Either click here or keep reading for March 2nd’s piece on finding the right carbohydrates to keep you healthy, energized, and satisfied!
The Search for the Perfect Carb
Last week, I let you in on the life-changing (for me, at least) secret that is my non-diet diet. For many people, the concept of the “healthy carb” is the trickiest part of the non-diet diet formula. The labelling is confusing, the classifications blurry. Whole wheat, gluten-free, seven grain … what is it that we want again? Finding the perfect healthy carbohydrate can be equal parts daunting and mind-bending.
As a rule of thumb, you want to steer clear of pre-packaged foods, and carbs are no exception. They tend to be full of salt, sugar and preservatives (no matter how putatively “healthy” they claim to be). Instead, you want to fill your shopping cart with whole carbohydrates with low glycemic indexes, many of which you’ll find in the produce aisle. Sweet potato and squash are your friends; they’re healthy, tasty, and shockingly easy on your wallet.
When you aren’t looking for carbs in the produce aisle, you should head to the health food (or bulk) store. While they have brown rice and whole wheat flour aplenty, they also offer the trendy grain-of-the-moment, quinoa.
Grown largely in Central and South America, quinoa is touted for its high protein and low glyemic index. It is gluten-free for all of you celiacs out there, and much loved by vegetarians and vegans as a source of protein.
It has also tripled in price in the last six years. Quinoa’s dramatic rise in popularity, particularly in North America, is to blame for this price increase. Our love for quinoa has resulted in Peruvian and Bolivian communities being priced out of eating the very same food that they not only produce, but depend on. For many socially conscious eaters, this is alarming.
I can offer a solution that will keep your waistline in check and your bank account happy.
Bulgur wheat. Available at local health and bulk stores (or occasionally in the health food aisle of your grocery store), bulgur wheat has a shockingly similar nutritional profile to quinoa, at about one-sixth of the price. It is grown in the United States and Canada, and easily substitutes for quinoa in any recipe you may have.
If this all sounds great, but you have no idea what on earth to do with either quinoa or bulgur, look no further than this page. Accompanying this column is one of my favourite recipes, which you’re sure to love as well. I first developed it as a quinoa recipe, but have been making it with bulgur more recently — and my wallet thanks me.
Molly Daley runs a healthy cooking, fitness, and wellness blog, Diary of a Formerly Fat Girl, which you can find at www.DiaryofaFormerlyFatGirl.wordpress.com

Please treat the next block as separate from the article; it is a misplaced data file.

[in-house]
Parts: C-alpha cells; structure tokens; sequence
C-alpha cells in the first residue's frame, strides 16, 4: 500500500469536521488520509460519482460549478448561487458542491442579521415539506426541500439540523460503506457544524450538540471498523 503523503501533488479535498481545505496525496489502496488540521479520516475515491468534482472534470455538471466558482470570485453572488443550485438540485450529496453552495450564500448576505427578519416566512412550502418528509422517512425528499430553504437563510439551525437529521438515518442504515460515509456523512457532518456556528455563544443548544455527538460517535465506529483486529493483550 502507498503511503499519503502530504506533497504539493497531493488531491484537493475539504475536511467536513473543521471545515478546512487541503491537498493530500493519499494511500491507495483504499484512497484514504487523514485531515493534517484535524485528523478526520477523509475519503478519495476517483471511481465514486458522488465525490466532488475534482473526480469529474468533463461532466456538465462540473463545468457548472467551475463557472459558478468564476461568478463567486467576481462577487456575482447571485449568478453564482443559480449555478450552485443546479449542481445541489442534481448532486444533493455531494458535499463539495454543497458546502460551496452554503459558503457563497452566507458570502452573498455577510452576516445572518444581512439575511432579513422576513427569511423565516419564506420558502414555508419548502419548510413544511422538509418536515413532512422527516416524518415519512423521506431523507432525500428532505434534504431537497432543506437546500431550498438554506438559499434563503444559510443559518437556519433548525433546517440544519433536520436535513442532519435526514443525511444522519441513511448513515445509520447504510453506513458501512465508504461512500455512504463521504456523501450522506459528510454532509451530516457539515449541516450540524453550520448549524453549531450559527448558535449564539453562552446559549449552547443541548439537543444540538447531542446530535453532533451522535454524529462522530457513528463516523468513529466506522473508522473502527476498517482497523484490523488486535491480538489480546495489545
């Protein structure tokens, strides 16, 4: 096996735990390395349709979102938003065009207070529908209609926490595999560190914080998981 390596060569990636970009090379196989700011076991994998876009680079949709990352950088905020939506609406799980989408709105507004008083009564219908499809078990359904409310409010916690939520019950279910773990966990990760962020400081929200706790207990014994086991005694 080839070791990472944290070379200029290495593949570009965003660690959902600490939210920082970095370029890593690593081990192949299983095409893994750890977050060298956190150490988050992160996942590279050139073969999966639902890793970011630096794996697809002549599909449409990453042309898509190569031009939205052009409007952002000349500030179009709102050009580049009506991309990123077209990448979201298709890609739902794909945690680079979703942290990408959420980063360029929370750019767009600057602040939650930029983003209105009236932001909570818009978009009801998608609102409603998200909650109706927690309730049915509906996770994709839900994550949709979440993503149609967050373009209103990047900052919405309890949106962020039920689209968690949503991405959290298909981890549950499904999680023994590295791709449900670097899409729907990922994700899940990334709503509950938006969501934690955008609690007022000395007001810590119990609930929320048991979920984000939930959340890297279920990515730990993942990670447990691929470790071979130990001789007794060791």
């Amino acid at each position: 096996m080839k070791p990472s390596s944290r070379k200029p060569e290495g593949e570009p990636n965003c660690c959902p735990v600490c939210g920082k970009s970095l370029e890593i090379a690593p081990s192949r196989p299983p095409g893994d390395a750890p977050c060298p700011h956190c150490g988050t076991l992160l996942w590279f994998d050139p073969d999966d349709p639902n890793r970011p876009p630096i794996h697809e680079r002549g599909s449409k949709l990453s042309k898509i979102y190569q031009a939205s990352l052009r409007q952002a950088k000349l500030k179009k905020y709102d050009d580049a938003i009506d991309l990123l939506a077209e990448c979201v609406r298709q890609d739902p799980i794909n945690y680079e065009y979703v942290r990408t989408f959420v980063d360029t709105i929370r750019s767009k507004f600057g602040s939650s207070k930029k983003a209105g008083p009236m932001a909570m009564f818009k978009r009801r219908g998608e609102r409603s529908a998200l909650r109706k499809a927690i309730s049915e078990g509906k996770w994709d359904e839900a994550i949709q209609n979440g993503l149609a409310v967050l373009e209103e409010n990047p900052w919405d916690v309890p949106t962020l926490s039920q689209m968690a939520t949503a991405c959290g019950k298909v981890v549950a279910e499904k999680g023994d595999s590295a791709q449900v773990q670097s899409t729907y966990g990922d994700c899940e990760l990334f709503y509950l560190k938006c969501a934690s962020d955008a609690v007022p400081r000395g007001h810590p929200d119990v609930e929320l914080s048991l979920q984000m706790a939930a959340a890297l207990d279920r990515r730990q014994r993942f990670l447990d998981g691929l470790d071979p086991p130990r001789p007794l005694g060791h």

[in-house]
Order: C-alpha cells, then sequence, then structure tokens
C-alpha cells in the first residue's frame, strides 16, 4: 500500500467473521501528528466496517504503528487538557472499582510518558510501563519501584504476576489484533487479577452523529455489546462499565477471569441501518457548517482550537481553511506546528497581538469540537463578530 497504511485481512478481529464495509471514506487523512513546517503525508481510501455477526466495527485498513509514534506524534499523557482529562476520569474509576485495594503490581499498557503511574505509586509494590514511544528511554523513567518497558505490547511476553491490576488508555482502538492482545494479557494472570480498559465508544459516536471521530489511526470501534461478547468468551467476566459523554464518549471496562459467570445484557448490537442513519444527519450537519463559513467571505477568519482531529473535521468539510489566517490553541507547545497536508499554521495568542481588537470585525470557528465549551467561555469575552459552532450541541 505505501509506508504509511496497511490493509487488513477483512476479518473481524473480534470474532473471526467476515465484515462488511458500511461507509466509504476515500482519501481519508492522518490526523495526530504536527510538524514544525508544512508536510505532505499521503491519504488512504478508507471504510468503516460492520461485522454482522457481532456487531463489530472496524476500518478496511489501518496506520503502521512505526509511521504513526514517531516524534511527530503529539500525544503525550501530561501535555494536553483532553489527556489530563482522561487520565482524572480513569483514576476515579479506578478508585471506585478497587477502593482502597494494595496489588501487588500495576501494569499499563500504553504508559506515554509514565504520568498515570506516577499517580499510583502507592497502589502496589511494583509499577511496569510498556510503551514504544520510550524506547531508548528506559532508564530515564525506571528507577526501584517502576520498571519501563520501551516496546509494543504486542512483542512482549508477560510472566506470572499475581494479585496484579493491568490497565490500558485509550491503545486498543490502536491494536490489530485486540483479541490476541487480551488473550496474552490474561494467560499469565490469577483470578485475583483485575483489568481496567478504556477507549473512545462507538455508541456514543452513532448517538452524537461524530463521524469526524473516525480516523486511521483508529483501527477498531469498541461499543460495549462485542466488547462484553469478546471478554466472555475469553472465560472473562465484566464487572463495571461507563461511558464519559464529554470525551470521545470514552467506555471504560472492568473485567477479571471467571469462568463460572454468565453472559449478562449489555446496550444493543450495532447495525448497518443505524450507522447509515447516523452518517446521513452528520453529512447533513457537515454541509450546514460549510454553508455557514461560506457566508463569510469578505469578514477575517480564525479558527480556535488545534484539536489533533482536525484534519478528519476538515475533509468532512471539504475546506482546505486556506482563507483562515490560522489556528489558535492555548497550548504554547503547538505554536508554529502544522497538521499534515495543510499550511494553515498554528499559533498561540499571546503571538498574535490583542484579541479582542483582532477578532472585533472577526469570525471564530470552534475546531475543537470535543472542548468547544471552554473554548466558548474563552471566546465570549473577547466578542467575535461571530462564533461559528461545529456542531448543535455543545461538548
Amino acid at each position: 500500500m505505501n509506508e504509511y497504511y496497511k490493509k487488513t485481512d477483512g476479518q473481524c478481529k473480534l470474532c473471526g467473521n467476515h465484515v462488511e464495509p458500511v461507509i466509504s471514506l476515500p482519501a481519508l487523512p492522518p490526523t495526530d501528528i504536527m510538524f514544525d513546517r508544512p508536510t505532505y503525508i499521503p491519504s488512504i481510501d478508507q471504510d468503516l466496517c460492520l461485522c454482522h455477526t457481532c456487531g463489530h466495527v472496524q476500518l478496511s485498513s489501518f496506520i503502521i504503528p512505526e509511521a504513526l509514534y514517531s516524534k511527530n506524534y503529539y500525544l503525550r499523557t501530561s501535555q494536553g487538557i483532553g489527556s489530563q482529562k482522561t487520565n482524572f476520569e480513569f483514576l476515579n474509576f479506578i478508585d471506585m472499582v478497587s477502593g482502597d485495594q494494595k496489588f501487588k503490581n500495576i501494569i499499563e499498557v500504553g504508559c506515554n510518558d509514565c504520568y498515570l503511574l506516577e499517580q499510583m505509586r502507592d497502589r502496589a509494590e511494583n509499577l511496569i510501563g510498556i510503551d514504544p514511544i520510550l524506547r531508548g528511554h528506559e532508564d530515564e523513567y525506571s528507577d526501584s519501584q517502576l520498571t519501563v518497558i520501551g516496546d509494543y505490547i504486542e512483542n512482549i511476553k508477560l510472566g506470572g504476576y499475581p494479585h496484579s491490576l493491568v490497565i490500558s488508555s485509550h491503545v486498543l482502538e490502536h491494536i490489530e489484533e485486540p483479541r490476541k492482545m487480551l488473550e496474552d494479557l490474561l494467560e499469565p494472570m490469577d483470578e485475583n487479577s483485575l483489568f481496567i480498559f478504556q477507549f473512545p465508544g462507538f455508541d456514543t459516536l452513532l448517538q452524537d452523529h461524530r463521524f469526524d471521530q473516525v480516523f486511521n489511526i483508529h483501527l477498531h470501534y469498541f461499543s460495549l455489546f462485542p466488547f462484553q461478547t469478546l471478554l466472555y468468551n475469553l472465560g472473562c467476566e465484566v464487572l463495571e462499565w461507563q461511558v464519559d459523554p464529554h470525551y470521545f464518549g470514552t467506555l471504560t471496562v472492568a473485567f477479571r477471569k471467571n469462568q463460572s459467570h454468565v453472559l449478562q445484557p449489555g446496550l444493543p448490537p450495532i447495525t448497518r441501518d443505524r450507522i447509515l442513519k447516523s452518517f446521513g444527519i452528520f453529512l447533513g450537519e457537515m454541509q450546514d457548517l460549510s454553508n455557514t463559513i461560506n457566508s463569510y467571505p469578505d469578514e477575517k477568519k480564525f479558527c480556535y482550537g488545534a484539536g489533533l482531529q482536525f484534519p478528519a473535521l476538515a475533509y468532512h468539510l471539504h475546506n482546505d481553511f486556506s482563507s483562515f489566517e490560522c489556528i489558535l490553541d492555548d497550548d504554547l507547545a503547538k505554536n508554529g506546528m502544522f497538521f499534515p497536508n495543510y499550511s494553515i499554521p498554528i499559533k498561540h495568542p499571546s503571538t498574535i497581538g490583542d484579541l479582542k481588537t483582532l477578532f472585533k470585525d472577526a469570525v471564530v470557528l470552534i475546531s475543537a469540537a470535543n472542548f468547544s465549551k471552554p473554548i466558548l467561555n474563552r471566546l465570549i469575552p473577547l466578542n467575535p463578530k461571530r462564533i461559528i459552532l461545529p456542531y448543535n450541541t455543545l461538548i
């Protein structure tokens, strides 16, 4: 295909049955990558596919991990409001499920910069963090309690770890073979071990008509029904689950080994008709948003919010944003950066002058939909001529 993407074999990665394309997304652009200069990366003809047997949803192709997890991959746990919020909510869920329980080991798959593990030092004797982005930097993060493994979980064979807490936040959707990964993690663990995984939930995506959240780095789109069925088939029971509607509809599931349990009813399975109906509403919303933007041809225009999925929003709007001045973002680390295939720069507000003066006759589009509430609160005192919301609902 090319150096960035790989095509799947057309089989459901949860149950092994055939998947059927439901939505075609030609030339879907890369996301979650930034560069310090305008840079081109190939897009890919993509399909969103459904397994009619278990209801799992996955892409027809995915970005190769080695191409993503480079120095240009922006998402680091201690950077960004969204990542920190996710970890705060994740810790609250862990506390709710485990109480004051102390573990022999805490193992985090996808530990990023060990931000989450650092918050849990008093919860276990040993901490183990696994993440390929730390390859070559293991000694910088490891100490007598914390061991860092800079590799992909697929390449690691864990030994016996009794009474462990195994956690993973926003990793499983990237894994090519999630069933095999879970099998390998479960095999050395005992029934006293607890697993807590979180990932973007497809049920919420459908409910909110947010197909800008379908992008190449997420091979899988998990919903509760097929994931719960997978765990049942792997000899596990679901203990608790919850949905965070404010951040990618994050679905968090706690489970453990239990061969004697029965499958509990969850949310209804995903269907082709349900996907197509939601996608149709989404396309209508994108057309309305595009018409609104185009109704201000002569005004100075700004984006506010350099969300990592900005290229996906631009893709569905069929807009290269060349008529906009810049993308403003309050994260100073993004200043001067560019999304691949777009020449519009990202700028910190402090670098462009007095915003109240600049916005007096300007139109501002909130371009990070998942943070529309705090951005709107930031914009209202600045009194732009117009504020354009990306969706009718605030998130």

Molly’s World Famous Bulgur Salad
Alright, perhaps it isn’t world famous. But it should be! If I could only eat one thing for the rest of my life, it would be this salad; 100% clean, filling, vegan, gluten free, and delicious.
Bulgur and beans provide protein and fiber, while the avocado and flax give you omega 3 and just the right amount of healthy fats. This salad almost sneaks in your greens, which is great if you aren’t terribly keen on more traditional, leafy salads. Not only that, but it is easy, flexible and super versatile. Great for lunch, dinner, a snack, or a side dish, I almost always have this salad waiting for me in fridge. And I promise, if you bring this to a dinner party, you will be the most popular person in the room.
For the salad
Baby spinach (I use about a cup and a half)
Cilantro (about three quarters of a cup)
Three quarters of a cup of bulgur
1 can of beans (I like either lentils or black beans — and be sure to drain them)
1 can of corn
1 can heart-of-palm (or artichokes, depending on your taste)
1 avocado, chopped
Sprinkle of flax and chia seeds
Optional: cherry tomatoes, chopped mushrooms
First, you’ll want to cook your bulgur. Though it sounds simple, bulgur (and similar grains, like quinoa) can be a bit finicky to cook. I’ve found the best way is to bring about a cup and a half of water to a boil, then toss in your bulgur. Stir for about a minute, then turn your heat off. By the time it has completely cooled, you should have perfectly cooked grain without any excess water.
While it is cooling, chop your spinach and cilantro. I like it to be quite fine, but you can keep it a bit chunkier if you prefer — you just want your greens small enough that they’ll cling to your bulgur. Either way, throw them in the bottom of a big salad bowl.
Throw your now-cooled bulgur on top of your greens, and mix it quite thoroughly. Now, add your corn and beans, and mix until well incorporated. Finally, throw in your heart of palm, avocado, and seeds. Mix well.
For the dressing
One-eighth of a cup of olive oil
One-eighth of a cup of lemon juice
Teaspoon of dijon mustard (although any mustard will do)
Shake of salt
Dash of agave nectar
In my view, this dressing really makes this salad go from good to ‘wow!’ Grab a small cup and add your olive oil, then your lemon juice, and finally a heaping teaspoon of Dijon. Give it a wee squeeze of agave (or a pinch of just plain sugar, if you don’t have any other sweetener), and a pinch of salt. Thoroughly mix together, and pour over your salad.
Toss to fully coat your salad with the dressing. I prefer this dish if it has time to really absorb the juices — at least two hours in the fridge. But if you’re in a rush, fear not! This salad is beyond tasty no matter what.
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